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Old May 11th, 2013, 10:20 PM   #101
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Can we stop talking about Spain for goodness sakes
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Old May 12th, 2013, 12:52 AM   #102
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I'm thinking that Bangkok is a primate city with 14million people and there aren't any other cities with more than 200K people anywhere else in Thailand.

So my gut feeling is that passenger traffic is going to be really sparse, and it is going to take a long long time before there's significant traffic.

Then freight traffic is going to be fairly limited because trucks are normally the fastest and cheapest way to transport goods door-to-door. And longer distance international freight is going to be fairly limited, at least in the beginning.

But then again, it's still worth building if it's cheap enough and the costs listed seem reasonable given the benchmarks set elsewhere.
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Old May 12th, 2013, 01:31 AM   #103
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Quote:
Originally Posted by Restless View Post
I'm thinking that Bangkok is a primate city with 14million people and there aren't any other cities with more than 200K people anywhere else in Thailand.
I know it's a recognised term, but it still sounds like a city inhabited by monkeys

Which it might be, but hopefully a lot less than 14 million
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Old May 12th, 2013, 02:10 AM   #104
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I think that's the real problem for this project. Unless there are a lot of people who move, regularly, from Bangkok to other cities in Thailand, either to commute or travel, I don't know how much use this will actually see. Thailand is one of the most strongly primate countries in the world, so unless there's a mass exodus out of Bangkok (due to higher living expenses, better quality of life outside the city, etc.), and other cities grow much, much faster than Bangkok in the future, I don't know how much use this system will see.

Certainly, there are precedents for non-central-metro growth happening after transportation to those places grow, but it will have to happen on a massive scale for this to be truly useful.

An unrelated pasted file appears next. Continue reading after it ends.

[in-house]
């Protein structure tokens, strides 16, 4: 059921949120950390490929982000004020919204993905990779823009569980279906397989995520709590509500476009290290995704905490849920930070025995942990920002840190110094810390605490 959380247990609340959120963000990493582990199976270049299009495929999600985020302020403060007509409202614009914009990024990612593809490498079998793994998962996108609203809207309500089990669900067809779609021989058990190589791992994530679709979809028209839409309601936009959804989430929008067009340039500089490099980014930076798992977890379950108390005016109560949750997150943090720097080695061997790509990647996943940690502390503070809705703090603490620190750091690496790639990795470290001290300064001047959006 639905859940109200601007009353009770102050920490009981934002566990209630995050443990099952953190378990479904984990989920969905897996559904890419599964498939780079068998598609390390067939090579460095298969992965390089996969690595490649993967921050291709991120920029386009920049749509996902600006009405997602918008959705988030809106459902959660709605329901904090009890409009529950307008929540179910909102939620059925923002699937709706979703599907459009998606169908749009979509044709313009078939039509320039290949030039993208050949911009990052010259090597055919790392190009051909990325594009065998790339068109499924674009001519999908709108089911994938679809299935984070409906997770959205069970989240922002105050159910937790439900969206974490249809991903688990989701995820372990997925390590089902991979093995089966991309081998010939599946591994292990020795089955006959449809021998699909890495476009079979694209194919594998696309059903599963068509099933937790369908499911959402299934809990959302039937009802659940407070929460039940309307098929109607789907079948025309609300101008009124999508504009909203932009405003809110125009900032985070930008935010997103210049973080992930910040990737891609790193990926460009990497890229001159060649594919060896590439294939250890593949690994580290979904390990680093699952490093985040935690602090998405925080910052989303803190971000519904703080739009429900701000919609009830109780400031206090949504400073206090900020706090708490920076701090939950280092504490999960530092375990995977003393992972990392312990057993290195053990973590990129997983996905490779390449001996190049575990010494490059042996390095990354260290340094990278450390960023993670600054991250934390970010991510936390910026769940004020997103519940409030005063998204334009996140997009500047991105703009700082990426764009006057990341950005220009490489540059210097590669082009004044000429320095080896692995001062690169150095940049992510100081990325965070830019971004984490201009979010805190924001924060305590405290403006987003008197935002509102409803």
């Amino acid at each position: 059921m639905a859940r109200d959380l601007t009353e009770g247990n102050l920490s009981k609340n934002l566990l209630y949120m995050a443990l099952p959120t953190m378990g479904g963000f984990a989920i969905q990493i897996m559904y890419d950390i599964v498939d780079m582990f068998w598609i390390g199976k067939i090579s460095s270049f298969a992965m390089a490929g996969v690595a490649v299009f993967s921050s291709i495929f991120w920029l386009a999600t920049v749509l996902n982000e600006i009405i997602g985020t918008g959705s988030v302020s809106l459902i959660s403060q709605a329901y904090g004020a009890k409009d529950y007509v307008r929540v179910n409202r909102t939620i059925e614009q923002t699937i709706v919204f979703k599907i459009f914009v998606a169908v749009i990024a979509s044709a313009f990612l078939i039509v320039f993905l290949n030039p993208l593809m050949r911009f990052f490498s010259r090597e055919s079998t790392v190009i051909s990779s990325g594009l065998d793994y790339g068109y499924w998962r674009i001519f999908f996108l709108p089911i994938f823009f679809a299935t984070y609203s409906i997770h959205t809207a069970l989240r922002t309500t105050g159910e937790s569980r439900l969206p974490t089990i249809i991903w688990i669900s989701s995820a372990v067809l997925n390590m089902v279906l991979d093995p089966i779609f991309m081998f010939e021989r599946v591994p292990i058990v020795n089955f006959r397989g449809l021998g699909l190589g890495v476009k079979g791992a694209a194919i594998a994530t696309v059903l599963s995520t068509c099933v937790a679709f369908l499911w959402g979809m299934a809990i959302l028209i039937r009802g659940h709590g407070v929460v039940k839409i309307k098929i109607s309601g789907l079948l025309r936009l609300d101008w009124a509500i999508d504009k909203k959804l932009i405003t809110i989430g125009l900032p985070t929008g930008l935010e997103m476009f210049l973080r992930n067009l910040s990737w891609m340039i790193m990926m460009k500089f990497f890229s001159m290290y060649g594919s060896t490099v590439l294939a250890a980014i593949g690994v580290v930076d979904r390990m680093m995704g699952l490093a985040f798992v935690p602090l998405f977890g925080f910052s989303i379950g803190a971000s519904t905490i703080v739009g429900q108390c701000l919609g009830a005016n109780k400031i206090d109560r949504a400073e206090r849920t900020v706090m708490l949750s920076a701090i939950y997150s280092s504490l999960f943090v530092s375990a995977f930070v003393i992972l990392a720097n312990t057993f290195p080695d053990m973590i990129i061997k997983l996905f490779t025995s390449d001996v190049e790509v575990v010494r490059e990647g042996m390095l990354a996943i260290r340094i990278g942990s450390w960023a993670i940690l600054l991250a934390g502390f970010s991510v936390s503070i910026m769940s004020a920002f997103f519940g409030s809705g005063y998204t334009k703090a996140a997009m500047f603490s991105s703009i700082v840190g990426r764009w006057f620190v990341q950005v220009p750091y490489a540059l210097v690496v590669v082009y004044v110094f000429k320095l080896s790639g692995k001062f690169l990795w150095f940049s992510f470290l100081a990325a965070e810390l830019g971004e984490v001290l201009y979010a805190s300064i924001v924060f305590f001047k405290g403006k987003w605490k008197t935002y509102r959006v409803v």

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Old May 12th, 2013, 02:25 AM   #105
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I think that's the real problem for this project. Unless there are a lot of people who move, regularly, from Bangkok to other cities in Thailand, either to commute or travel, I don't know how much use this will actually see. Thailand is one of the most strongly primate countries in the world, so unless there's a mass exodus out of Bangkok (due to higher living expenses, better quality of life outside the city, etc.), and other cities grow much, much faster than Bangkok in the future, I don't know how much use this system will see.

Certainly, there are precedents for non-central-metro growth happening after transportation to those places grow, but it will have to happen on a massive scale for this to be truly useful.
It's certainly doable, cos you only have to look at Shenzhen to see what is possible.

1980
100,000 people in a bunch of villages

2008
14million people in the city
Richest per capita city in China

The saying was "one skyscraper a day", but that was when they were on steroids.
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Old May 12th, 2013, 06:37 AM   #106
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Quote:
Originally Posted by aquaticko View Post
I think that's the real problem for this project. Unless there are a lot of people who move, regularly, from Bangkok to other cities in Thailand, either to commute or travel, I don't know how much use this will actually see. Thailand is one of the most strongly primate countries in the world, so unless there's a mass exodus out of Bangkok (due to higher living expenses, better quality of life outside the city, etc.), and other cities grow much, much faster than Bangkok in the future, I don't know how much use this system will see.

Certainly, there are precedents for non-central-metro growth happening after transportation to those places grow, but it will have to happen on a massive scale for this to be truly useful.